JERUSALEM — A team of experts began a historic renovation Monday at the spot where Christians believe Jesus was buried, overcoming longstanding religious rivalries to carry out the first repairs at the site in more than 200 years.

The project is focused on reinforcing and preserving the Edicule – the ancient chamber housing Jesus’ tomb in Jerusalem’s Church of the Holy Sepulchre. It is the first such work at the tomb since 1810, when the shrine was restored and given its current shape after a fire.

An ornate structure with hanging oil lamps, columns and oversize candlesticks, the Edicule was erected above the spot where Christian tradition says Jesus’ body was anointed, wrapped in cloth and buried before his resurrection. It stands a few hundred yards from the site of Jesus’ crucifixion.

With its stone staircases, gilded ornamentation and many dark chambers, the church is one of Christianity’s holiest shrines. But that hasn’t stopped clerics from engaging in turf rivalries over the years.

ISRAELI POLICE SHUTDOWN

The Roman Catholic, Greek Orthodox and Armenian churches are responsible for maintaining separate sections, and each denomination jealously guards its domain. In 2008, an argument between Greek Orthodox and Armenian monks erupted into a brawl.

This time, the clergymen put aside their differences – a reflection of the dire need for the repairs. Last year, Israeli police briefly shut down the building after Israel’s Antiquities Authority deemed it unsafe, prompting the Christian denominations to join forces.

Work began late Monday, carried out by a team of nine Greek experts who have done similar restoration work on the Acropolis as well as to Byzantine churches throughout the Mediterranean.

YEARS OF EXPOSURE

Antonia Moropoulou, an architect at the National Technical University of Athens, said the tomb is stable, but needs urgent attention after years of exposure to environmental factors such as water, humidity and candle smoke.

“The marble and stone slabs have developed, due to the stresses, some deformations,” she said. The structure also needs to be protected from the risk of earthquake damage.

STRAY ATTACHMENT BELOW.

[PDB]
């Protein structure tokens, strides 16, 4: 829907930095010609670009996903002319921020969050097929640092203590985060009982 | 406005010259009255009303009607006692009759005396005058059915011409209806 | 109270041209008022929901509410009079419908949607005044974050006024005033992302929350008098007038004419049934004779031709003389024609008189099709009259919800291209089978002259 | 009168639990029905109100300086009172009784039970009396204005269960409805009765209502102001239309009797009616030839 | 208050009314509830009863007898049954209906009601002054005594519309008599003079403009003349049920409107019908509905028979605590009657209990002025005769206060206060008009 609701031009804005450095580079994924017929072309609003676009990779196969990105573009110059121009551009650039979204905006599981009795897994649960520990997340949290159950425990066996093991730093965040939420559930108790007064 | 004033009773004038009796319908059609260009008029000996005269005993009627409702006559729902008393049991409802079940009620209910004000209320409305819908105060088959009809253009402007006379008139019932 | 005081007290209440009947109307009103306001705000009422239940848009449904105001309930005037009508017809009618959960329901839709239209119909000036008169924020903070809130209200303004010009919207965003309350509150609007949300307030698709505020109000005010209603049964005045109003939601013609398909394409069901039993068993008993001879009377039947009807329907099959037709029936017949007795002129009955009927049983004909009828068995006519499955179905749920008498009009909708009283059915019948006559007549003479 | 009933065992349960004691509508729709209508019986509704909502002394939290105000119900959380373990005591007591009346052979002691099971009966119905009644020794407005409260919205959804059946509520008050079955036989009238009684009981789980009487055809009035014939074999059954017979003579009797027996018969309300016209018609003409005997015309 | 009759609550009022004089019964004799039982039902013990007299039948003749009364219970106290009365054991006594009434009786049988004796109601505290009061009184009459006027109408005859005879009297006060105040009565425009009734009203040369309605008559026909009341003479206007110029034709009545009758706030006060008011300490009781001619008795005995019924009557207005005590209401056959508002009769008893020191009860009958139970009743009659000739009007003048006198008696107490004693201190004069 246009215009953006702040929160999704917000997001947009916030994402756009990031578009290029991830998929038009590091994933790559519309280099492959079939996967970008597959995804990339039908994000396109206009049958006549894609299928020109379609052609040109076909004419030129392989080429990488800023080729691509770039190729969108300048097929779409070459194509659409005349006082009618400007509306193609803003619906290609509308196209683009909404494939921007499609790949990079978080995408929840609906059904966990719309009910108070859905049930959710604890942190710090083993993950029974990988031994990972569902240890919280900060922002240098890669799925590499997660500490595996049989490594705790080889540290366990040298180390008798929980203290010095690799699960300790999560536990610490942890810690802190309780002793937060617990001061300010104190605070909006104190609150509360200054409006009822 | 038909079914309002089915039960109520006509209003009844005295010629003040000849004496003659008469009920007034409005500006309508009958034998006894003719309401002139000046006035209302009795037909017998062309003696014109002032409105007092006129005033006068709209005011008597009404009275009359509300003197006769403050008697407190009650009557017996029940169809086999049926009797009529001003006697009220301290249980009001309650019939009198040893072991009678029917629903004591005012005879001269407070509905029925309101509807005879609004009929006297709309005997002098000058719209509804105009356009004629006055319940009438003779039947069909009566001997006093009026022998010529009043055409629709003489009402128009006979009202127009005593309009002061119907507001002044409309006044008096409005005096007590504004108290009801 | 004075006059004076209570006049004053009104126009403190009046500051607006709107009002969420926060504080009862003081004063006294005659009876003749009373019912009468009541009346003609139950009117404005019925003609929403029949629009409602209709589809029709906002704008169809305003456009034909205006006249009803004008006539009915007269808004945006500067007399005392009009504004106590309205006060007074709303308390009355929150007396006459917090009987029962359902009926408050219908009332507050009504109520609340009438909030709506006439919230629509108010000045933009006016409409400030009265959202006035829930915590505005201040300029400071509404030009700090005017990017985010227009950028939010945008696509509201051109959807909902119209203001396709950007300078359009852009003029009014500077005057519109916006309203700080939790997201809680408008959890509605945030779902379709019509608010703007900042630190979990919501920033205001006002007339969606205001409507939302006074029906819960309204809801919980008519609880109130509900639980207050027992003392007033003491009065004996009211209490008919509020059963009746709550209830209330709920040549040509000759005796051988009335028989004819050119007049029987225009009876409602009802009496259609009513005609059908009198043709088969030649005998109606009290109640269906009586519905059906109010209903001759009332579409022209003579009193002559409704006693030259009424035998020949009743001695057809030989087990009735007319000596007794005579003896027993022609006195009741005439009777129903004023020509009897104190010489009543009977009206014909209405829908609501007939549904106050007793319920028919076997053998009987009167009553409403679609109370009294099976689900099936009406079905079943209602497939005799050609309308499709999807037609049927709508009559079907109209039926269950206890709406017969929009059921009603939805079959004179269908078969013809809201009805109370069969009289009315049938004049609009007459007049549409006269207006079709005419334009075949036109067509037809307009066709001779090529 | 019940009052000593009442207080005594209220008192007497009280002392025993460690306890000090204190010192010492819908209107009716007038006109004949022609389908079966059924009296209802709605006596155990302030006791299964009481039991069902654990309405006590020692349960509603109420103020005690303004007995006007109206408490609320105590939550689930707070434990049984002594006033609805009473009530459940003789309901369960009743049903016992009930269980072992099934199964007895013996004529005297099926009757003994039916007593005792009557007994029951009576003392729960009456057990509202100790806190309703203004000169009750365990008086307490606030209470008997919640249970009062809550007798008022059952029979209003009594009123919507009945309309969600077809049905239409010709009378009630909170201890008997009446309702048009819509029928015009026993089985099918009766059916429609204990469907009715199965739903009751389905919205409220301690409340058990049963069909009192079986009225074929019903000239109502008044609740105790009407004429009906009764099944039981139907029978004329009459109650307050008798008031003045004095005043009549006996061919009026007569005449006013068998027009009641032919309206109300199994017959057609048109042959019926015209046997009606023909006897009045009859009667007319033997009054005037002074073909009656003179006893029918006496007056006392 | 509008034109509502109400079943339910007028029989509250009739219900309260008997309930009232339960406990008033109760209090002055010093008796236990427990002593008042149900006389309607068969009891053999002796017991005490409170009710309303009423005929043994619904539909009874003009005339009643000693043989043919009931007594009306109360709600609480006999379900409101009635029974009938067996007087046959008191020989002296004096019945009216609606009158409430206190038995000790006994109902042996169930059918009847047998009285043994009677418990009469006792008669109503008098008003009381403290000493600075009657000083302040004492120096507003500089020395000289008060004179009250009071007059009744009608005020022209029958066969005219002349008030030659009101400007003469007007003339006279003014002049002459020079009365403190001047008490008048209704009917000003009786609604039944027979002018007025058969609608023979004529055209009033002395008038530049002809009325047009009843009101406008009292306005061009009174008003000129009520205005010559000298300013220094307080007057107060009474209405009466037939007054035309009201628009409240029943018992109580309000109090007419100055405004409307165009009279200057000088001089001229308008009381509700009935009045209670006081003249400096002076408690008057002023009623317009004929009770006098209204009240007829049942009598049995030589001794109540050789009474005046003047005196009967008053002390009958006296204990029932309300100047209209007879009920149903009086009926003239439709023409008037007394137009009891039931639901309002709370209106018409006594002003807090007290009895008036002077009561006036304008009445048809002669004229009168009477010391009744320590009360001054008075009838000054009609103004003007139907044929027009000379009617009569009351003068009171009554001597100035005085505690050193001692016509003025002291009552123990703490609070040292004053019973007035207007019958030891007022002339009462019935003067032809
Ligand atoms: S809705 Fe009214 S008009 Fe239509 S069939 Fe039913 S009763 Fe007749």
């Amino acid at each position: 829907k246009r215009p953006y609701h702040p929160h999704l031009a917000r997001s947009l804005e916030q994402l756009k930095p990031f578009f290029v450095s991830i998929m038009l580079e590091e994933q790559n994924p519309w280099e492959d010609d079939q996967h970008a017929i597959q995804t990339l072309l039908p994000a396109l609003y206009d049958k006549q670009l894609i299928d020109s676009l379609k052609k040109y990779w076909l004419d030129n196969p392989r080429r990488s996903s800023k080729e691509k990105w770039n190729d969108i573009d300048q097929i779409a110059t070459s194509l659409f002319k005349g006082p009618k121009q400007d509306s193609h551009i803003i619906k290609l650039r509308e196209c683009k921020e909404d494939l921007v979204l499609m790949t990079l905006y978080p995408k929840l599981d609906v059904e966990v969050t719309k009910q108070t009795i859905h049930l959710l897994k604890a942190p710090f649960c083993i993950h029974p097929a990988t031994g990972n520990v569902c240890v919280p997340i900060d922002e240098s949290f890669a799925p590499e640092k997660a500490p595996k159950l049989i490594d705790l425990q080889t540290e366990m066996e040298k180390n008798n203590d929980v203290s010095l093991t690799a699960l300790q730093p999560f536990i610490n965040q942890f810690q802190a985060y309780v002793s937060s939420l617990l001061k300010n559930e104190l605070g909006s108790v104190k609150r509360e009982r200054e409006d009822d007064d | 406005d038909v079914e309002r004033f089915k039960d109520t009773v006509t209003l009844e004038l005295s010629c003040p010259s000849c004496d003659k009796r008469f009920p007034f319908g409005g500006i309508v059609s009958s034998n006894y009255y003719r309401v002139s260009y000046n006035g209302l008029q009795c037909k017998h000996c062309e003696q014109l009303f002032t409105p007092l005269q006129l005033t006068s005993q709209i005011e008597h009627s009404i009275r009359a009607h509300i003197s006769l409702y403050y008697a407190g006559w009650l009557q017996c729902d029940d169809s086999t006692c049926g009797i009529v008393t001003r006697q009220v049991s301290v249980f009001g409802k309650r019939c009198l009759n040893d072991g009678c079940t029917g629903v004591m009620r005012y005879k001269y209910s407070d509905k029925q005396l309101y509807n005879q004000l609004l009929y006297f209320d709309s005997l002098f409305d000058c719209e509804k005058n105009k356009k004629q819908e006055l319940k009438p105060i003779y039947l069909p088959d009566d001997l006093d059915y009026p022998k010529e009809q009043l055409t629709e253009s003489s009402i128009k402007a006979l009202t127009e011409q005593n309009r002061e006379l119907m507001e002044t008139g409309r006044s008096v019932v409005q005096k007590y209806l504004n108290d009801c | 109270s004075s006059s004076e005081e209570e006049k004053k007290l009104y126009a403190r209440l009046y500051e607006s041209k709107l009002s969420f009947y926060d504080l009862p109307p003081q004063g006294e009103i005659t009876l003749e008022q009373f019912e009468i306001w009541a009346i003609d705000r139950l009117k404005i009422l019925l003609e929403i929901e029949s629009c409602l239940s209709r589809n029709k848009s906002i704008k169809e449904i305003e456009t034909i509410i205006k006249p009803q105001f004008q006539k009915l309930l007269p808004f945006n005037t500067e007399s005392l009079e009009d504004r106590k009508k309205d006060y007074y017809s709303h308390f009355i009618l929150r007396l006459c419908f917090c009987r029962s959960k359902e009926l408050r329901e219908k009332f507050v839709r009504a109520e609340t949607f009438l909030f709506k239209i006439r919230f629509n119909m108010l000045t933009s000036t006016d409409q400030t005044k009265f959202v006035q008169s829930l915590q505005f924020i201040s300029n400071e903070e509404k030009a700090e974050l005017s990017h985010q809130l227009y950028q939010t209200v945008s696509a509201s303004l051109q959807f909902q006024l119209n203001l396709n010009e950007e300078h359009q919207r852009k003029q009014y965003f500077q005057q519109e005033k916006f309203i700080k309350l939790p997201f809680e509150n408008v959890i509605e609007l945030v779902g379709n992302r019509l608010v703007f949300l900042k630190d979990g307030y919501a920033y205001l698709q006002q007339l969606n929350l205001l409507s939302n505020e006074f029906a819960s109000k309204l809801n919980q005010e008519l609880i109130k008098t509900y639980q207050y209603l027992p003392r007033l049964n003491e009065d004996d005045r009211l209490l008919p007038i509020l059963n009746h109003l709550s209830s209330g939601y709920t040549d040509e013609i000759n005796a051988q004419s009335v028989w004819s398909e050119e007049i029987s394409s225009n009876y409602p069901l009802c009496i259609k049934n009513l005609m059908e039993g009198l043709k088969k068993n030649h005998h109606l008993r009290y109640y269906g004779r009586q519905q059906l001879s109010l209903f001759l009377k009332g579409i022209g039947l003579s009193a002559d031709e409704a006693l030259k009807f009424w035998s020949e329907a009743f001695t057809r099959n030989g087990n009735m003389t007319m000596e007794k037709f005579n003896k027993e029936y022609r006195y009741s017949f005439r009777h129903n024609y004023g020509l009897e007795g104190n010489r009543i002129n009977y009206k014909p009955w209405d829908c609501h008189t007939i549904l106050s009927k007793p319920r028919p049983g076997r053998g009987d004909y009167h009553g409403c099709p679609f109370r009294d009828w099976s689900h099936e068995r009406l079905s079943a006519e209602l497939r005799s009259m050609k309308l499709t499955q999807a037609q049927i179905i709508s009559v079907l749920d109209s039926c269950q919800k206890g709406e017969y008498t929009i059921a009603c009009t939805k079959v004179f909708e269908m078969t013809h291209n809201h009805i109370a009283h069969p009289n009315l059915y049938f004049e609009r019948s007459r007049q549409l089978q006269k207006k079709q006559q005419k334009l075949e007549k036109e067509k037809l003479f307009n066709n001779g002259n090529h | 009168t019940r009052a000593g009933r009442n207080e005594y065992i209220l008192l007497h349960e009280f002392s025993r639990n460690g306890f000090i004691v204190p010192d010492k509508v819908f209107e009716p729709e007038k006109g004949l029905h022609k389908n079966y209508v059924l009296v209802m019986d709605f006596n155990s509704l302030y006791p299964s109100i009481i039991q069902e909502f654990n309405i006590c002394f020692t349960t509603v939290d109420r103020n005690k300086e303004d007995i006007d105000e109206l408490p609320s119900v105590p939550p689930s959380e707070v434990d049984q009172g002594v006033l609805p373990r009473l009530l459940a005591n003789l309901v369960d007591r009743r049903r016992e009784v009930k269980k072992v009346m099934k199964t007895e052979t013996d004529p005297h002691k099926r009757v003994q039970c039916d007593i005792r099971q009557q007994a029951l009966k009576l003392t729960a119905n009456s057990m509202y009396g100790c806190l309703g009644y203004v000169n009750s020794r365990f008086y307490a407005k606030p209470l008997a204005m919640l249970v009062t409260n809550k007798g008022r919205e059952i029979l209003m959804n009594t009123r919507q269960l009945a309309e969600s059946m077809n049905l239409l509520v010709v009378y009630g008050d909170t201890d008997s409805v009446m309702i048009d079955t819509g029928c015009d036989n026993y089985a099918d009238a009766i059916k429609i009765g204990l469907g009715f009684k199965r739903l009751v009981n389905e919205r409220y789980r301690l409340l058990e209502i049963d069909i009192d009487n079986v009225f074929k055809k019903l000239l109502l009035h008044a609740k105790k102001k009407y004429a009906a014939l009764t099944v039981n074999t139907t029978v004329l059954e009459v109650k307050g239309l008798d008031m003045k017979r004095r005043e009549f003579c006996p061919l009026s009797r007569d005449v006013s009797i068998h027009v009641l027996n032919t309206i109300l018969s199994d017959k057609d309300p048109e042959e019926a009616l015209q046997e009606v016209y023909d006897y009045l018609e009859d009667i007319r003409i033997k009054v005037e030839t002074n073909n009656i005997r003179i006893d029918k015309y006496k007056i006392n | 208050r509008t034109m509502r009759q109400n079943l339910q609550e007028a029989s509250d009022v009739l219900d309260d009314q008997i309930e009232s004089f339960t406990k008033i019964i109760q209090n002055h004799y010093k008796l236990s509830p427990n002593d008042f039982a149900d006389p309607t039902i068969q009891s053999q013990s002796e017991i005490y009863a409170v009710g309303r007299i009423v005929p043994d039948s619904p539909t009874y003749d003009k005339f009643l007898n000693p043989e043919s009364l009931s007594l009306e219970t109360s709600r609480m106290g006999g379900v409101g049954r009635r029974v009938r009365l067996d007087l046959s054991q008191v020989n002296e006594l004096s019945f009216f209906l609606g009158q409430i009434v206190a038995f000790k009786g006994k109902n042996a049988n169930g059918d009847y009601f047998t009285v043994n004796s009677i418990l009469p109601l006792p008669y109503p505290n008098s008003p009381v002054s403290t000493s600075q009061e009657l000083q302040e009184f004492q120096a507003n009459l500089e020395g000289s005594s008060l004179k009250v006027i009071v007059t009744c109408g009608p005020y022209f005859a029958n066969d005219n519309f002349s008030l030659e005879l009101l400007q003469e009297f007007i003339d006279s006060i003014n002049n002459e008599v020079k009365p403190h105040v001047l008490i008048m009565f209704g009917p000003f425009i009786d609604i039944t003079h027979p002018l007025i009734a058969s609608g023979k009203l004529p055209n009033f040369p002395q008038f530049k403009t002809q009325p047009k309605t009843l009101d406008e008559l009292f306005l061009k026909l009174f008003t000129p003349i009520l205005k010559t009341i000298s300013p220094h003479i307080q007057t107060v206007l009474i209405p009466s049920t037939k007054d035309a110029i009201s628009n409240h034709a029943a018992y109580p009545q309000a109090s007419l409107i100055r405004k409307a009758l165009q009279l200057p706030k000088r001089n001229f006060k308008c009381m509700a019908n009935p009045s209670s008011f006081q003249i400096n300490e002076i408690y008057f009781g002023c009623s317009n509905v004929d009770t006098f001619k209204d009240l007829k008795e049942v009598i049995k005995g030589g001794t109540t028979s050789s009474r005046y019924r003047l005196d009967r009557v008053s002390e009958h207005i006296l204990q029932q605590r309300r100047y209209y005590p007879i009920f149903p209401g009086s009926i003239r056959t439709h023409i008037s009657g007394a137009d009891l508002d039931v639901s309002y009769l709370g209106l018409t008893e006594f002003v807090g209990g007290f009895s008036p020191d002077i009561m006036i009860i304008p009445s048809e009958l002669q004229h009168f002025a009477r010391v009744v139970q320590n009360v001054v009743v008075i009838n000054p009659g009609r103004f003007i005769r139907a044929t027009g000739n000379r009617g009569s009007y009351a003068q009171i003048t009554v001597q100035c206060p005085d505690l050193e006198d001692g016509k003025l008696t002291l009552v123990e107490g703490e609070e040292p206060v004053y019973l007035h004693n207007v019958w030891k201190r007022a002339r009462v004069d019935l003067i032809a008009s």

The project will bolster the structure by replacing the mortars and strengthening the columns. It is expected to take eight to 12 months, during which time pilgrims will be able to continue visiting the site.

COST IS SHARED

The project will cost about $3.3 million, said Theophilos III, the Greek-Orthodox patriarch of Jerusalem. Each church is contributing funds. Jordan’s King Abdullah also made a personal donation. Jordan controlled Jerusalem’s Old City until the 1967 Mideast war, and the kingdom continues to play a role safeguarding Muslim and Christian holy sites.

The church, one of the world’s oldest, was built in 325 A.D. by the Roman Emperor Constantine. That structure was destroyed in 1009 by Muslim Caliph al-Hakim. A 12th-century restoration by the Crusaders gave the Holy Sepulchre its current appearance, while in 1808 a fire all but destroyed the Edicule.

In 1852, the Ottoman authorities then governing the Holy Land provided a framework for resolving disputes inside the church.

For pilgrims like Italian Claudio Pardini, the restoration is “an important sign” that all of the Christian churches are getting together to preserve their faith’s traditions.

“It’s good to take care of our churches so that we can leave the next generations a sign, something to visit,” he said. “Because Christ isn’t an idea. He’s a story.”


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